Differential Diagnosis of UACS-Induced Cough:

Allergic Rhinits : Definition Allergic rhinitis is clinically defined as a symptomatic disorder of the nose induced by an IgE-mediated inflammation after allergen exposure of the membranes lining the nose ARIA Report 2001

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Causes of AR

Causes of AR:

How are the symptoms caused? Irritation of free nerve endings---- Itching and sneezing Increased mucus production ------ Rhinorrhoea Vasodilation -------- Congestion Increased vascular permeability---- Oedema

How are the symptoms caused?:

Clinical Manifestations Nasal congestion Postnasal drainage Nasal pruritus Ear symptoms Watery rhinorrhea Eye symptoms Repetitive sneezing Others

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Moderate-severe one or more items abnormal sleep impairment of daily activities, sport, leisure abnormal work and school troublesome symptoms Persistent ≥ 4 days per week and ≥ 4 weeks Mild normal sleep & no impairment of daily activities, sport, leisure & normal work and school & no troublesome symptoms Intermittent < 4 days per week or < 4 weeks ARIA Classification ARIA Report 2001

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Minimal Persistent Inflammation An underlying cause of chronicity An inflammatory process which is actually present even in asymptomatic subjects who are exposed to allergens

Minimal Persistent Inflammation An underlying cause of chronicity:

Concept of "minimal persistent inflammation" Threshold level for symptoms 0 , 1 1 1 0 1 0 0 0 2 4 6 8 1 0 1 2 M o n t h s mite allergen (µg/g of dust) Minimal persistent inflammation Symptoms inflammation Ciprandi et al, J Allergy Clin Immunol 1996

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Diagnosis of AR History Physical / Nasal Examination Laboratory Testing - Skin Prick Test - Peak Nasal Inspiratory Flow Rate - Rhinomanometry

Diagnosis of AR:

History in allergic rhinitis Nature of symptoms Timing of symptoms Duration of symptoms Family history - If a child has one parent with allergies, chances are 30% that a child will have allergic rhinitis. This increases to 50-70% if both parents have allergies or atopic asthma Related medical history – sply asthma and eczema Social and environmental history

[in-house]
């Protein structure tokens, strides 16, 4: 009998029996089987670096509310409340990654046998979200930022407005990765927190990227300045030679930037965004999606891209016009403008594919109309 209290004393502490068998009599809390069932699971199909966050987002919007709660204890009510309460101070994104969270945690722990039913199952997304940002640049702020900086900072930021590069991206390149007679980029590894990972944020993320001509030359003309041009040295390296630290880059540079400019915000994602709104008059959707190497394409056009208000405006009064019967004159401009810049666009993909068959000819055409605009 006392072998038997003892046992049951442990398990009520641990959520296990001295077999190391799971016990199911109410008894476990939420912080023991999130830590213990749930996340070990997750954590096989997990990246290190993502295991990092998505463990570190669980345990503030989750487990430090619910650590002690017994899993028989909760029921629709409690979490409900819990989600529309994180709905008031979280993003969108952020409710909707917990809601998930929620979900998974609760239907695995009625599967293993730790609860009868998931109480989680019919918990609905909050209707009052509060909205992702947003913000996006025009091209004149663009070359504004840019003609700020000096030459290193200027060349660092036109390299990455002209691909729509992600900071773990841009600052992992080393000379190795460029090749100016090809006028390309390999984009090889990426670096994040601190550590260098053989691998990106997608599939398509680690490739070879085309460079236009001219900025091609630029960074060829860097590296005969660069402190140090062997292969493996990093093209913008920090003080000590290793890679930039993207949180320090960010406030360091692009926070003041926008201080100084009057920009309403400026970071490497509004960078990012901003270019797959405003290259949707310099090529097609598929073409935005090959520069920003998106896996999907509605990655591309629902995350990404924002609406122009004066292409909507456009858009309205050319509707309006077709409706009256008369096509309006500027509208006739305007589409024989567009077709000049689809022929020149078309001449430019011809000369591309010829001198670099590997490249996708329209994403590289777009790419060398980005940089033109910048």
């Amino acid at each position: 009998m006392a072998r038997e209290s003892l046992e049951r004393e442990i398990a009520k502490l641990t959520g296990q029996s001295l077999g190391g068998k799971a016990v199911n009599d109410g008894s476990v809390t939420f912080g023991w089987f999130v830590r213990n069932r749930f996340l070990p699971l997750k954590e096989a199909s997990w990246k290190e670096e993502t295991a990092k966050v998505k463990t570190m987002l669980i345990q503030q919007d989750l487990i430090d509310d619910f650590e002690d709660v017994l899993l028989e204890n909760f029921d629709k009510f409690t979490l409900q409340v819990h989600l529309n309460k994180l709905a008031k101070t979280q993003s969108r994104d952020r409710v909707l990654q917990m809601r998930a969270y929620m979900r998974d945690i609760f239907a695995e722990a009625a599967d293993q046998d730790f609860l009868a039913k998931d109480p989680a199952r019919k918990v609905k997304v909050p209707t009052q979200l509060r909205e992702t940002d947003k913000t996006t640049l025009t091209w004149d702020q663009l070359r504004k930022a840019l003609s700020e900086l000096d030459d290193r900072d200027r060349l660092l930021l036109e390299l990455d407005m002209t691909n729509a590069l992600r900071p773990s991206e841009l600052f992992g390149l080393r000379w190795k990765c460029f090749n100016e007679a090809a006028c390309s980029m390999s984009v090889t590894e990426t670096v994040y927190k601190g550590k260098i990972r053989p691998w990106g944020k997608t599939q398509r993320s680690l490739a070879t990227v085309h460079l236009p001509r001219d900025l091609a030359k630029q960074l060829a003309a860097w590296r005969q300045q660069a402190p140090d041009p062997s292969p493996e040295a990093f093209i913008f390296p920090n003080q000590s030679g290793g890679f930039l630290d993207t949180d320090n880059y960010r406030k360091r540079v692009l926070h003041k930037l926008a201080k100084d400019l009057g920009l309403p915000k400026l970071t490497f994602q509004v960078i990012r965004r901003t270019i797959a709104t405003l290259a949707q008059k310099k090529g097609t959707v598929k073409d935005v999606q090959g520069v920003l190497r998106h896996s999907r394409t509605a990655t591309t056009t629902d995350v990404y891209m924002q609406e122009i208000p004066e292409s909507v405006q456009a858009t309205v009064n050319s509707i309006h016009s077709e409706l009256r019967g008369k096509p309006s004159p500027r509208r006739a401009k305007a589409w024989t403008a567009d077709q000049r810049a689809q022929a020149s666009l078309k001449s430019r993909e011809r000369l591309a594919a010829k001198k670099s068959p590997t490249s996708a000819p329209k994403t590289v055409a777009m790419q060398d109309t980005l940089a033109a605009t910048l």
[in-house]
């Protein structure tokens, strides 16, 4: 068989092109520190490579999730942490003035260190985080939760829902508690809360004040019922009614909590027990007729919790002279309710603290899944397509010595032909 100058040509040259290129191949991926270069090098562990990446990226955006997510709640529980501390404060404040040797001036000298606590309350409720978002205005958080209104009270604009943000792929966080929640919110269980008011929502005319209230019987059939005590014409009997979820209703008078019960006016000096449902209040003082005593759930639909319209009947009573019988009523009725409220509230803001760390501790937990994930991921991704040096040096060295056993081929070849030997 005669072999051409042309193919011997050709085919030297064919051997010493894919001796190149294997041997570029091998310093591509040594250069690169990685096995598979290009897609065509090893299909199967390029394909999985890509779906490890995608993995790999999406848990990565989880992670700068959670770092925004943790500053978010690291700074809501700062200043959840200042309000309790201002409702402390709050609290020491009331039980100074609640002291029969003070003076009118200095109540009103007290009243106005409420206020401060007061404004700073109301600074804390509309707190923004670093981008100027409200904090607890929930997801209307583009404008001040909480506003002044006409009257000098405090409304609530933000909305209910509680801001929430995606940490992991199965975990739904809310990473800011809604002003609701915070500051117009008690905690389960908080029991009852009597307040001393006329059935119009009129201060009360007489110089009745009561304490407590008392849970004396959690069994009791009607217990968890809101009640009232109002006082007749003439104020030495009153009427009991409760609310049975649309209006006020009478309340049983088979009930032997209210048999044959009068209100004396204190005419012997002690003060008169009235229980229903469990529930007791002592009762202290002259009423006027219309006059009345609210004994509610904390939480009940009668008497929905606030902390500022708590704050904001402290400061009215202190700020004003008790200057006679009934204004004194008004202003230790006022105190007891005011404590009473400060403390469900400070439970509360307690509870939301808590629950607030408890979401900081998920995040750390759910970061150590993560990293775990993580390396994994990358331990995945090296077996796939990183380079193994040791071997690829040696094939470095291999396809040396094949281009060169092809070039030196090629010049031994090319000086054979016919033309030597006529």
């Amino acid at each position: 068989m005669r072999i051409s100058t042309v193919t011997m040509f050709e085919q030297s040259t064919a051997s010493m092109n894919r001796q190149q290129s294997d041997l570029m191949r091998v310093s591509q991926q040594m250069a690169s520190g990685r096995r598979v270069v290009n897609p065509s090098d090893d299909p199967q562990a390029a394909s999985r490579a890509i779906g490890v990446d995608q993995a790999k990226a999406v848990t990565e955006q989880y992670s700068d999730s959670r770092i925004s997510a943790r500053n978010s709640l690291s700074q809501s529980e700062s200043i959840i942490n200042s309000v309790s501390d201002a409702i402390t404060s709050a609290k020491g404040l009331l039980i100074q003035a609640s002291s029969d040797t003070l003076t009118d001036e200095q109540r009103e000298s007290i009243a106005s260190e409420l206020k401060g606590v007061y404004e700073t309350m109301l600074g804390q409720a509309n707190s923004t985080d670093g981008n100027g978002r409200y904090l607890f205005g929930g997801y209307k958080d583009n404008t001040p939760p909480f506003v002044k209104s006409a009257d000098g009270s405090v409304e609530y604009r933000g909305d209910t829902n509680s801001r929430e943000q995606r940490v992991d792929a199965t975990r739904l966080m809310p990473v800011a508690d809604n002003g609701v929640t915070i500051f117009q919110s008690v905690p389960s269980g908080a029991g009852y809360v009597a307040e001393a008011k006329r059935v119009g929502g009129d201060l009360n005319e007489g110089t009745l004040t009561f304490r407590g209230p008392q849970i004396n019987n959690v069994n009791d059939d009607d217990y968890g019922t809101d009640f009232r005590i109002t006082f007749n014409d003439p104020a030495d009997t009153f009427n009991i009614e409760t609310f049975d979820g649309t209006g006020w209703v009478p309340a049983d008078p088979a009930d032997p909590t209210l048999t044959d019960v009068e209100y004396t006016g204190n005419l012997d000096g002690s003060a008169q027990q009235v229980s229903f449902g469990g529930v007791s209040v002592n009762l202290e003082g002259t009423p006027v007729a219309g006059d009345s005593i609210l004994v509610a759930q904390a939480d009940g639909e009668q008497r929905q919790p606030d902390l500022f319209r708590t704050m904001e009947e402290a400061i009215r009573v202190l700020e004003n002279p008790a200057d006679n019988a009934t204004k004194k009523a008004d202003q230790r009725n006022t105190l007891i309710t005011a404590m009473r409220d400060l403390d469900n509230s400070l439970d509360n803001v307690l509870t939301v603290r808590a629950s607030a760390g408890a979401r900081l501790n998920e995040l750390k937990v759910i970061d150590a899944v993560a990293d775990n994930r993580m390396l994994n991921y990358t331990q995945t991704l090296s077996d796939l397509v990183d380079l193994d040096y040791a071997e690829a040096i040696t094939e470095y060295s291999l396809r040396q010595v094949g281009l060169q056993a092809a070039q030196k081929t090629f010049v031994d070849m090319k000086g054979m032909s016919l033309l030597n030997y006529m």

History in allergic rhinitis:

Symptoms of allergic rhinitis C.van Drunen et al. Allergy 2005;60:5-19

Symptoms of allergic rhinitis:

PHYSICAL EXAMINATION Allergic shiner Dennie Morgan line Allergic crease Allergic salute Nasal mucosa may appear normal or pale bluish, swollen with watery secretions but only if patient is symptomatic Exclude structural problems (polyps, deflected nasal septum) Others : nasal voice, constant mouth breathing, frequent snoring, coughing, repetitive sneezing, chronic open gape of the mouth, weakness, malaise, irritability

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Dennie Morgan line Allergic shiners Allergic Salute

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Marked erythema of palpebral and bulbar conjunctivae Chemosis of the conjunctivae

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Hypertrophied turbinates and pale mucosa due to oedema Dried blood is commonly observed secondary to trauma from rubbing the nose

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Cobblestoning in the posterior pharynx is also a sign of follicular hypertrophy of mucosal lymphoid tissue secondary to chronic nasal congestion and postnasal drainage.

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DENTAL MALOCCLUSION DUE TO CHRONIC MOUTH BREATHING IN ALLERGIC RHINITIS

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Nonallergic rhinitis: Vasomotor rhinitis Excessive,thin watery secretions often in reponse to odors, changes in temperature or humidity, eating, or alcohol ingestion It has been postulated that this is related to an autonomic imbalance Allergy testing is negative DIAGNOSIS : History and exclusion of other diseases TREATMENT : Ipratropium bromide

Nonallergic rhinitis: Vasomotor rhinitis:

Nonallergic rhinitis: NARES Nasal symptoms similar to those of vasomotor rhinitis Additionally, pruritus of nasal and ocular mucosae and lacrimation are common Clinical findings Eosinophils in nasal secretions The absence of allergic skin testing and asthma DIAGNOSIS Nasal c orticosteroids . TREATMENT Pratter MR. Chest 2006; 129:63S-71S

Nonallergic rhinitis: NARES: